OC: Do we also need additional research to help develop strategies and policies that can effectively promote and maintain the productivity and health of the Gulf ecosystems you study? What is highest on your list of research that still needs to be done? And how critical is this scientific work to the future of the Gulf and the communities that depend on it for their livelihoods.
Dr. M.: Although deep-sea studies have been going on for many decades, we still don’t know some fundamental facts. Because it is so expensive to do deep-sea research, we haven’t sampled the same locations at different times, so we know little about how communities change over seasons, years or decades. Biodiversity of the deep-sea is large, yet we have identified very few of the species that are new to science. So, classical systematic studies are critical to improve our understanding of diversity.
There are still some unanswered questions in the shallow regions. Coastal restoration projects are an experimental manipulation of the environment, yet we seldom collect sufficient data after a project to learn from our experiences, so I think we should require extensive follow-up studies to improve our abilities to restore the coast. I also have a concern about known biodiversity and productivity hot spots, such as areas where there are bottom features such as pinnacles and reefs.
The Gulf is “America’s Sea” with many, many users. There will always be competing interests, so we need a fuller understanding of the Gulf’s bounty and how to manage its resources to benefit future generations.
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Human actions have taken a steep toll on whales and dolphins. Some studies estimate that small whale abundance, which includes dolphins, has fallen 87% since 1980 and thousands of whales die from rope entanglement annually. But humans also cause less obvious harm. Researchers have found changes in the stress levels, reproductive health and respiratory health of these animals, but this valuable data is extremely hard to collect.
Researchers work with trained dolphins to learn more about their sensory abilities, seen here testing a dolphin's hearing. Jason Bruck / CC BY-ND
A Lot to Learn From Hormones<p>When sampling the blow, we are looking for hormones in mucus as these can be used to gauge psychological and physiological health. We are specifically interested in <a href="https://dx.doi.org/10.1371%2Fjournal.pone.0114062" target="_blank">hormones like cortisol</a> and <a href="https://doi.org/10.1016/j.ygcen.2018.04.003" target="_blank">progesterone</a>, which indicate stress levels and reproductive ability respectively, but can also help determine overall health.</p><p>Additionally, blow samples can detect <a href="https://dx.doi.org/10.1128%2FmSystems.00119-17" target="_blank">respiratory pathogens</a> in the lungs or nasal passages - blowholes evolved from noses after all.</p><p>This health analysis is especially important in areas with oil spills as the chemicals can cause hormonal problems that harm <a href="https://www.carmmha.org/investigating-how-oil-spills-affect-dolphins-and-whales/" target="_blank">development, metabolism and reproduction</a> in dolphins.</p><p>Hormone samples can provide scientists with valuable data, but collecting them from intelligent and unpredictable animals is challenging.</p>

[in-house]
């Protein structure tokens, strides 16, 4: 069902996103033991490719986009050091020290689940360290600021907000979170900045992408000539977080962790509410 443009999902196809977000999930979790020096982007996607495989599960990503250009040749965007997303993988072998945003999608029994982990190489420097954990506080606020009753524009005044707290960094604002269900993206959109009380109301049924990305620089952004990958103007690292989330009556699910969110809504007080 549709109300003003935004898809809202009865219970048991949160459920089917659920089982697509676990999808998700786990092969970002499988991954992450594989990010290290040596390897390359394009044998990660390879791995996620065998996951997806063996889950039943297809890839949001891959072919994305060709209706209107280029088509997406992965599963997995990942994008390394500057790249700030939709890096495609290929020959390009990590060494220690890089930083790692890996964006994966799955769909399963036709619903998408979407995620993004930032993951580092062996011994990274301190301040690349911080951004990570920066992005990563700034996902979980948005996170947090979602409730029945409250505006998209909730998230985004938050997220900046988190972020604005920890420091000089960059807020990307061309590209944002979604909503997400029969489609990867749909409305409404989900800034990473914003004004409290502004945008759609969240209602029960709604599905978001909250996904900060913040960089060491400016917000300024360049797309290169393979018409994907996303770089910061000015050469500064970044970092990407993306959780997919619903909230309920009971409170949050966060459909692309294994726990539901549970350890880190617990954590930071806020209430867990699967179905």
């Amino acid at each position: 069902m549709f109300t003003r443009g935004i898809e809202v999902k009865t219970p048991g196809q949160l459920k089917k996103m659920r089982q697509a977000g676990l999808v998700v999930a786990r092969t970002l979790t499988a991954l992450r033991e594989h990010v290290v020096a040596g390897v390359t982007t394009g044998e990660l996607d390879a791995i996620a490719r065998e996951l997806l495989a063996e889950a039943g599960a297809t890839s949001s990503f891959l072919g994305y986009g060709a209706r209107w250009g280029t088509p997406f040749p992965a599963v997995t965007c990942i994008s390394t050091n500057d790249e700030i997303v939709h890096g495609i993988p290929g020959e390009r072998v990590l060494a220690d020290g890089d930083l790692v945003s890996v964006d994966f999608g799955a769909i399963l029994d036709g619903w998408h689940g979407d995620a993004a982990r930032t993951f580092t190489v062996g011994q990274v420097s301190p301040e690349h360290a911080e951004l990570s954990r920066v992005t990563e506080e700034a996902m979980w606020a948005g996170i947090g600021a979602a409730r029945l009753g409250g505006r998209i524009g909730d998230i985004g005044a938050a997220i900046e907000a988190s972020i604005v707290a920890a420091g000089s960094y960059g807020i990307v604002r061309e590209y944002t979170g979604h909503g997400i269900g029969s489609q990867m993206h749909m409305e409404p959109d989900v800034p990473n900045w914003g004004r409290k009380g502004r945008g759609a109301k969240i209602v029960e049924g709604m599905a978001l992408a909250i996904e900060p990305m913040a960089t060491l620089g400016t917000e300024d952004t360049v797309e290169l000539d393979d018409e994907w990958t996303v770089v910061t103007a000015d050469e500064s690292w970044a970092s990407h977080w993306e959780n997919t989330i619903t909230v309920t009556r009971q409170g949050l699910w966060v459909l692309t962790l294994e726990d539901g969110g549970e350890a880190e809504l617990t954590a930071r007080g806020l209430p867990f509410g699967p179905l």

Cetacean Collaborators<p>To build a drone that can stealthily collect spray from moving dolphins, we needed more data on their eyesight and hearing, and this is data that couldn't be collected in the wild nor simulated in a lab.</p><p>We worked with dolphins at facilities like Dolphin Quest in Bermuda, which provides guests opportunities to learn about dolphins while allowing <a href="https://dolphinquest.com/about-us/our-story/" target="_blank">scientists access to animals for noninvasive research</a>. Here the dolphins can swim away if they choose not to work with us, so we had to design the study like a game; the way a kindergarten teacher entertains a class. If the dolphins aren't interested, we don't get to do the science.</p><p>Over the course of hundreds of sessions, we sought to answer two questions: What can dolphins hear and what can they see around their heads?</p><p>To test dolphin hearing, we set up microphones and cameras to record dolphin behavior as we played drone noise in the air. We analyzed the responses to each noise – such as how many dolphins looked at the speaker – and used these as a proxy for their ability to hear the sounds.</p>
<span style="display:block;position:relative;padding-top:56.25%;" class="rm-shortcode" data-rm-shortcode-id="5f31daf07a652b8d64a093b993ee4e96"><iframe lazy-loadable="true" src="https://www.youtube.com/embed/UjmQeH3vXHI?rel=0" width="100%" height="auto" frameborder="0" scrolling="no" style="position:absolute;top:0;left:0;width:100%;height:100%;"></iframe></span>
Robodolphin doesn't look like a real dolphin, but it doesn't need to in order to train our drone pilots. C.J. Barton / Oklahoma State University / CC BY-ND<p>To build robodolphin, we worked with dolphins trained to "chuff" or sneeze on command to measure spray characteristics. We used high-speed photography to see the dolphins' breath as it moved through the air. Then we conducted high resolution CT scans of a dolphin head and 3D-printed a replica of a nasal passage.</p><p>Now, we have a complete robodolphin and are tweaking its sprays to be nearly identical to the real thing. This will allow us to determine how close we need to get to collect the samples, and therefore, how quiet our drone needs to be.</p>